By Benny Grush
From bacon-wrapped hotdogs to freshly cut fruit, the food prepared by street vendors in Los Angeles is a vibrant reflection of the city’s diverse cultures.
But rather than embrace the contributions that street vendors make to Los Angeles’ economic and culinary landscape, city officials instead have chosen to punish them.
Not content with harsh misdemeanor citations and fees, the LAPD–working in concert with employees of the Fashion District Business Improvement District (BID)–have been confiscating and destroying vendors’ property, in violation of constitutional protections against unreasonable seizures and the right to due process.
Last year, the ACLU and its partners filed a lawsuit to put a stop to these illegal practices.
But the root of these problems is simple: street vending is banned in the city.
Los Angeles is one of the only major cities in the country to ban street vending. The city council now has an opportunity to legalize street vending as it considers proposals to adopt a permit system. The proposals mark the first attempt to regulate street vending since a failed effort to create vending districts in 1994.
The past effort was unsuccessful because the process for creating a vending district was too cumbersome, and enabled vending-opponents to prevent the formation vending districts throughout the city.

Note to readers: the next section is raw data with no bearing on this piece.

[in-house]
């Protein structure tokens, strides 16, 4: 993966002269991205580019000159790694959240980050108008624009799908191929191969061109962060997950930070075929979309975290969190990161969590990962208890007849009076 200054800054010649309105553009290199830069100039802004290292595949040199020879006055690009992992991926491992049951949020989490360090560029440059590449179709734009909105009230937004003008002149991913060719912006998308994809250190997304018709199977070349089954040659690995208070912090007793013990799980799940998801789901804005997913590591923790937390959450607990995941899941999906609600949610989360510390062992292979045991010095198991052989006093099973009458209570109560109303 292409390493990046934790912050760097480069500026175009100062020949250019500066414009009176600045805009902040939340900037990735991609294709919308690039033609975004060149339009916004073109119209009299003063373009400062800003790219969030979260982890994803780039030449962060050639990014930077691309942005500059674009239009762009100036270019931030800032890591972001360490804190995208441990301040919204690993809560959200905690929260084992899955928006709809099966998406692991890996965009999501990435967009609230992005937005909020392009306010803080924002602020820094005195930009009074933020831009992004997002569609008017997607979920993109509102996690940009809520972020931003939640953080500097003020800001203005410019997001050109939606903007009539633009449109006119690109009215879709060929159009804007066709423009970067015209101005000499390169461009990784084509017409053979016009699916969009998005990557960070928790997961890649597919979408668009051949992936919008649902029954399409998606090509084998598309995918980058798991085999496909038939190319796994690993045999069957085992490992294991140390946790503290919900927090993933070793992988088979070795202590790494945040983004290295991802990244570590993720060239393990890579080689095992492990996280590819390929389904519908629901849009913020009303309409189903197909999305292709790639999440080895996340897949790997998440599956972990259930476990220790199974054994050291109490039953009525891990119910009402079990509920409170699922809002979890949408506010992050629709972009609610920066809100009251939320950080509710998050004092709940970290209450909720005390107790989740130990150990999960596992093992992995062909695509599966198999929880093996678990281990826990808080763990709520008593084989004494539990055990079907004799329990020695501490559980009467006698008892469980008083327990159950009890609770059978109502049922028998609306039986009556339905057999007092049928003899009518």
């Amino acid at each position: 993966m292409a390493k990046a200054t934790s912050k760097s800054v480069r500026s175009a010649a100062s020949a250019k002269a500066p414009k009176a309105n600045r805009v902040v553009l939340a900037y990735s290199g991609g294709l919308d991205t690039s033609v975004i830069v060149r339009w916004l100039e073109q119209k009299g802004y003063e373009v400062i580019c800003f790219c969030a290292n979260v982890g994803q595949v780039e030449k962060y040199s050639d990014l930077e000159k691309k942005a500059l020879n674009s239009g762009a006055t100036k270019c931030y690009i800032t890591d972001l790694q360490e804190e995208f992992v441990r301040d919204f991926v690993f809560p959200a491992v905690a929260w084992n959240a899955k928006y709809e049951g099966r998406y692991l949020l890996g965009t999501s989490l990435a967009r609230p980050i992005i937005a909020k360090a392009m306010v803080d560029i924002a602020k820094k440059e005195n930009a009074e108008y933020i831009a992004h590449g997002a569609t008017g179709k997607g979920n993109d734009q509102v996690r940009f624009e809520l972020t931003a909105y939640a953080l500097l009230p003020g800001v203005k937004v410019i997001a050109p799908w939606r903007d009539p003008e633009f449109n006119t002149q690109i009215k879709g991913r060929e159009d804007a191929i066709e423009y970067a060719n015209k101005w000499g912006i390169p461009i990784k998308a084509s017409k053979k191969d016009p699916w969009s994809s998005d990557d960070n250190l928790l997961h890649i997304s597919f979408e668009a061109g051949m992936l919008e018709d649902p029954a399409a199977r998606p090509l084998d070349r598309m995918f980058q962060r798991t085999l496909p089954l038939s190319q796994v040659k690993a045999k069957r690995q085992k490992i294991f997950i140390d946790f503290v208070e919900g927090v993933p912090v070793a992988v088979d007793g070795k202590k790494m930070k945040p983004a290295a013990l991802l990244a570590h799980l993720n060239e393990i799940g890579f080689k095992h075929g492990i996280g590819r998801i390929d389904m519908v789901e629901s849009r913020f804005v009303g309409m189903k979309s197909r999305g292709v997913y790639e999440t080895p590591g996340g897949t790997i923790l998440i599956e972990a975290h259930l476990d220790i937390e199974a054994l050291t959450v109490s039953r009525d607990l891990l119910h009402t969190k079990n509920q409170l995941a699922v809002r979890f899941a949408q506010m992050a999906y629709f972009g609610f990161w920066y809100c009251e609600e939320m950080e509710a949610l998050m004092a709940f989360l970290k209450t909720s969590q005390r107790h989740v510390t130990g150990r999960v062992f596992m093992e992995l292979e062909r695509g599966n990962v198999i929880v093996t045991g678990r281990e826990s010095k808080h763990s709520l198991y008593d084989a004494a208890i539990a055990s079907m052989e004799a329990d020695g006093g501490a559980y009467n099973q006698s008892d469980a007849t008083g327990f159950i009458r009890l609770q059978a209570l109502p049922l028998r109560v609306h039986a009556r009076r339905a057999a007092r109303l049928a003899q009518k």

Ultimately, that system resulted in only one tiny district in MacArthur Park being authorized for vending while the ban remained in place in the rest of the city. The MacArthur Park district ultimately disintegrated as restrictions unduly limited the availability of permits.
Currently, the Los Angeles City Council is considering the best method to regulate street vending. A study commissioned by the council’s Economic Development Committee has proposed three different vending options.
One would allow street vending throughout the city, a second would create a district based system giving districts the option to participate and the third would be a hybrid between the citywide and a district based system.
The district based plan and the hybrid approach suffer from the same basic flaw as the past attempt at reform: by leaving power at the district level, the systems will enable vending opponents to ban or restrict vending in a manner that leaves vending illegal in large swaths of the city.
The only policy that will achieve the goal of legalizing vending—and putting an end to unfair and illegal enforcement practices—is a uniform city policy.
But this system does not give vendors a blank check. The city wide policy would include common sense restrictions on where street vendors can conduct business to protect street accessibility and health and safety. It would ensure that all street vendors follow safety regulations governing food sanitation, respect boundaries where they can operate their carts and leave sidewalks clear.
Rather than carving out large parts of the city that will continue to ban street vending, a uniform city-wide policy provides a more appropriate solution by regulating rather than eliminating street vending.
Benny Grush is communications intern at the ACLU of Southern California.